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AMY GOODMAN: This is Democracy Now! I’m Amy Goodman. On Thursday, Vice President Mike Pence traveled to the Tyndall Air Force Base in the Florida Panhandle, just over a week after the base was largely destroyed during Hurricane Michael. The base is the home of a fleet of 55 F-22 stealth fighters. Before Hurricane Michael leveled the base, at least 33 of these jets were flown to safety, to Ohio, but at least 17 of the planes, costing about a third of a billion dollars each—$339 million each—were likely left behind and possibly destroyed, because they weren’t airworthy at the time.
There are several air bases located right on the coast in storm-prone areas in states in the South, where scientists anticipate climate change-induced hurricanes will grow more intense and more frequent. But on Thursday, Vice President Pence vowed to rebuild the entire base.
To talk more about this issue, we’re joined by Pulitzer Prize-winning journalist Dave Philipps, national correspondent for The New York Times, one of his recent pieces headlined “Exposed by Michael: Climate Threat to Warplanes at Coastal Bases.”
Dave, welcome back to Democracy Now!, as you join us from Colorado. Can you talk about what you understand happened at Tyndall?
DAVE PHILIPPS: Sure. Well, as we know, Hurricane Michael, when it developed, it developed very fast and got much bigger than was predicted, and I think it really caught the Air Force off guard. So, for decades, what the Air Force has done—and also the Navy and the Army and Marines, who all have their own aircraft—what they’ve done when one of their airfields is in harm’s way is fire up the planes and fly them off to safety. In this case at Tyndall, they flew most of their F-22s to an Air Force base in Ohio.
And that works if you can get your planes started, but the F-22 is a very sophisticated and somewhat finicky plane. And according to Air Force reports, only about half of them are mission-ready at any one time. And so, with only a couple days’ notice of this impending storm, they weren’t able to get, we’re hearing, 17 planes going, and so they put them in hangars on the base, and they hoped for the best.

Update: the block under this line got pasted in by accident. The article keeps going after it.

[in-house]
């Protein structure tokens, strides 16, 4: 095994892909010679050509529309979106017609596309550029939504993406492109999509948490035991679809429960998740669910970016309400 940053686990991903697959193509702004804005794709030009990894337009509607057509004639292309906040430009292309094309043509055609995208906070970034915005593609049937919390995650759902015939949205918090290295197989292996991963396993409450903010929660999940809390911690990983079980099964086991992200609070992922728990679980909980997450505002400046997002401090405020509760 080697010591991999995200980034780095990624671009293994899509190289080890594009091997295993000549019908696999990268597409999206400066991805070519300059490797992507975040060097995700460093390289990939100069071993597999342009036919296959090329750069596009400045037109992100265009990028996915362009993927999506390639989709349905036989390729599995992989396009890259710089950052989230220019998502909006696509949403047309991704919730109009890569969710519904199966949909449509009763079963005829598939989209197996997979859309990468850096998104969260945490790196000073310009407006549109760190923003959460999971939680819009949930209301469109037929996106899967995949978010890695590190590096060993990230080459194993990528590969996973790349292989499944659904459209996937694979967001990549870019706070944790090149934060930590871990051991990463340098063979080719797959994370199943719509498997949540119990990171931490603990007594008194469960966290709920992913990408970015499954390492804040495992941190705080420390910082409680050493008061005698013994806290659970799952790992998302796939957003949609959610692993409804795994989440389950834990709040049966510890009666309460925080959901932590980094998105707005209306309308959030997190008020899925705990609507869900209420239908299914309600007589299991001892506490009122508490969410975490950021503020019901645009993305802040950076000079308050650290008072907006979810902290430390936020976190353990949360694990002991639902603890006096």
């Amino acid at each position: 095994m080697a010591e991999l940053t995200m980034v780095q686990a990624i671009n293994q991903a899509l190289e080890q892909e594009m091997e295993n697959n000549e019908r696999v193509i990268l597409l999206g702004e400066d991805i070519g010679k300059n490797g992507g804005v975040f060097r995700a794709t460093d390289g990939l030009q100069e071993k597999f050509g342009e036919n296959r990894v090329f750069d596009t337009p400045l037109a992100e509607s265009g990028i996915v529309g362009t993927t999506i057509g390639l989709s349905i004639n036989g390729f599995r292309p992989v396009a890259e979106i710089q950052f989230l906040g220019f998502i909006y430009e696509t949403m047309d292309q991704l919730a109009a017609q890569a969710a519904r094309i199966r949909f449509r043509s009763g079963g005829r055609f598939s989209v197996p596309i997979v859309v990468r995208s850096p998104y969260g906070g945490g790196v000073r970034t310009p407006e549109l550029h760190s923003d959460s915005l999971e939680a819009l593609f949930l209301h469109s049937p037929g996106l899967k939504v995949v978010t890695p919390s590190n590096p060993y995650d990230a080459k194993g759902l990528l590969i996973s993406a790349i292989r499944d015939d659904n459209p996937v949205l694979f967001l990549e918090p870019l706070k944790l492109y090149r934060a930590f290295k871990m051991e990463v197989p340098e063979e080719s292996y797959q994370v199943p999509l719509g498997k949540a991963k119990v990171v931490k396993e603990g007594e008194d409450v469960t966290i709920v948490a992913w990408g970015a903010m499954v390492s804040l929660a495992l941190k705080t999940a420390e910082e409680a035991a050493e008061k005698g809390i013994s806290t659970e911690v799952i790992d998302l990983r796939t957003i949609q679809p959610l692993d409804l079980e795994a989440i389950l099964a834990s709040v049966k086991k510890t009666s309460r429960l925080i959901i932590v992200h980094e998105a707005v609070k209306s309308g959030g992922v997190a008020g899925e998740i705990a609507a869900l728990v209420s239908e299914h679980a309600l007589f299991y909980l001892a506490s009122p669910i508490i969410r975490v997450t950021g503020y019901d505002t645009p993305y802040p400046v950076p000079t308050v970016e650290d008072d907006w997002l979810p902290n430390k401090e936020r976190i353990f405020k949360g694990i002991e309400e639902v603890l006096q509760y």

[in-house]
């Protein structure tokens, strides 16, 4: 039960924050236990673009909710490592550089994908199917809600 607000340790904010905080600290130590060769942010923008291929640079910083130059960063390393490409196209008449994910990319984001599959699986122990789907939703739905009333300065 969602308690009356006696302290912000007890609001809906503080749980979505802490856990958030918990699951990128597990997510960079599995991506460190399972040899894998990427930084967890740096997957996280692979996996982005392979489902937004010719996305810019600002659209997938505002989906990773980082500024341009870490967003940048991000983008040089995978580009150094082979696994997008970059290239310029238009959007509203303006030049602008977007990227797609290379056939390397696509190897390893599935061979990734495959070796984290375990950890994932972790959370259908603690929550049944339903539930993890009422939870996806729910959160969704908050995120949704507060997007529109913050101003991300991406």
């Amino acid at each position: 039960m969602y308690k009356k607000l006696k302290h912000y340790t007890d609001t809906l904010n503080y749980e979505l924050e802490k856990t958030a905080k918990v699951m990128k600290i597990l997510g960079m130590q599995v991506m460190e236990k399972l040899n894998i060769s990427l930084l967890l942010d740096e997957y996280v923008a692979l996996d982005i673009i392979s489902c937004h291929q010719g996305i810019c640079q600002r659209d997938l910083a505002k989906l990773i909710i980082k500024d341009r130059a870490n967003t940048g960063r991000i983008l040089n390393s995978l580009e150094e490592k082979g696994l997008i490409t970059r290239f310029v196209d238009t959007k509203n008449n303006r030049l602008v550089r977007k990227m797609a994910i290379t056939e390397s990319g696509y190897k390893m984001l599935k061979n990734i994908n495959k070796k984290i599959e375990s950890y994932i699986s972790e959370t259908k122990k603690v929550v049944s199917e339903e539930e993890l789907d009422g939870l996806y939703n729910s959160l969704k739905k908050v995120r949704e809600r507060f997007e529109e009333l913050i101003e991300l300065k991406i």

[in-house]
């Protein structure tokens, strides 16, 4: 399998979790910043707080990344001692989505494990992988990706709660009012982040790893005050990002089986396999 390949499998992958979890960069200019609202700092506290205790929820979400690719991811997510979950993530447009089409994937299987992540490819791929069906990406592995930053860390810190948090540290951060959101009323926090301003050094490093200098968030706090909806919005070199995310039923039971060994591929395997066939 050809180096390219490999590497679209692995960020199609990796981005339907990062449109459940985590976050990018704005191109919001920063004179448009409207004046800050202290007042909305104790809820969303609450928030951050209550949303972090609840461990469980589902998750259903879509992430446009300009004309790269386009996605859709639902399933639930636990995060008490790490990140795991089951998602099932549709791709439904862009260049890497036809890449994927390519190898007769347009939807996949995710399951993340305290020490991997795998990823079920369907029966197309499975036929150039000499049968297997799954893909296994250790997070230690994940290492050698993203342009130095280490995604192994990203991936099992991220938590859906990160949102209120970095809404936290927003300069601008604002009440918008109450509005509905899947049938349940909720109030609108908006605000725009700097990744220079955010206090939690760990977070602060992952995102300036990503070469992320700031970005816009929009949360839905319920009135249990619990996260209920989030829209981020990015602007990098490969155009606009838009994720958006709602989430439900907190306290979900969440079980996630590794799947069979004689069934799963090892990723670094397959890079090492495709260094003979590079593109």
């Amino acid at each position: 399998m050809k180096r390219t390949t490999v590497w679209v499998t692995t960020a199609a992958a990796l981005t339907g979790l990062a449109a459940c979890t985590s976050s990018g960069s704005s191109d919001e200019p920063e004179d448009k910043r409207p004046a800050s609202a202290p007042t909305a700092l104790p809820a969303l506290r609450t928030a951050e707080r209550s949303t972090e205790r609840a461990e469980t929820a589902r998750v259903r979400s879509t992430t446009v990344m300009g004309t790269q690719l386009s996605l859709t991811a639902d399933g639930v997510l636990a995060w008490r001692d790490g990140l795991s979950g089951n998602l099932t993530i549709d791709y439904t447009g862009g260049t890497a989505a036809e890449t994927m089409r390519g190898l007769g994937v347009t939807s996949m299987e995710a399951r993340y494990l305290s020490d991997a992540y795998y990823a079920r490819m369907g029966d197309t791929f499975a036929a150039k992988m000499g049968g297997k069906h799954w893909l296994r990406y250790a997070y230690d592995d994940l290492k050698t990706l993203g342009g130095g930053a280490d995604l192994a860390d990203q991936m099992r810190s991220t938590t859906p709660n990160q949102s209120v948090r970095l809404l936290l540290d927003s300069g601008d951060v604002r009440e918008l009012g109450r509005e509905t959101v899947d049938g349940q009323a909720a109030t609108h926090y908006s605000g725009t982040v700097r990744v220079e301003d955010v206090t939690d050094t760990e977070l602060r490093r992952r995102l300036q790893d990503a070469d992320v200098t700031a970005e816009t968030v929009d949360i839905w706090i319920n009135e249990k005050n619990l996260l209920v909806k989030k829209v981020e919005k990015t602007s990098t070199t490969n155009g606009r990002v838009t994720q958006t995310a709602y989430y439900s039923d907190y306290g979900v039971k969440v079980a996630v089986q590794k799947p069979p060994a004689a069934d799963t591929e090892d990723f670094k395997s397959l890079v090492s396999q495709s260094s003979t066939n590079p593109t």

And the best did not happen. When Hurricane Michael hit the coast, it hit directly on Tyndall Air Force Base. And the winds there were measured up to 130 miles an hour before the base’s wind speed measuring equipment broke. So we really don’t know how ferocious the storm really was. But afterwards, the base was flattened. Many of its hangars had their roofs ripped off. Buildings were flooded. I think the Air Force, you know, in its assessment, is saying that the base is almost a complete loss. And these planes that were left behind, the Air Force is being very careful about what it says about it, but they say that many of them are damaged.
AMY GOODMAN: Many of these believed to be, what, 17 F-22s?
DAVE PHILIPPS: Seventeen, which is worth somewhere around $5.8 billion, depending on how you count it. Compare that to replacing the entire base, which would only cost about $1.5 billion by the Air Force’s estimation. So these planes are literally irreplaceable and also just a tremendous cost.
AMY GOODMAN: I mean, you think about this. President Trump has been talking about a caravan of immigrants coming up from Honduras, making its way through Mexico, talking about it as a threat to national security. If people learned that there was an Air Force base on the southern border that was almost leveled, that perhaps 17 of its leading jet fighter planes destroyed, people would say, “Who did that? Who is the enemy?” In fact, what we’re talking about—I mean, talk about the elements of this storm that relate to climate change. The fact that they couldn’t move these planes, that simply weren’t airworthy at that time, but if they had time, the intensity, the frequency, how fast Michael hit the Panhandle?
DAVE PHILIPPS: Well, that’s right. I think—so, the Air Force has been dealing with dangerous storms that damage its bases since the time when the destruction was measured in blimps. They are used to it, and I think they think that it is a cost of doing business. There’s many reasons that the military wants to have airfields down on the coast in the southeastern United States. The question is: How do those costs change if and when storms become more frequent, when they become stronger and when the storm surge that comes in becomes higher? And I think, because there is uncertainty here, they don’t know what to prepare for and how bad it’s going to get. But I think Tyndall was really a wake-up call, because it showed how vulnerable they really are.
AMY GOODMAN: What about Vice President Pence going to the base and saying they’re going to rebuild Tyndall?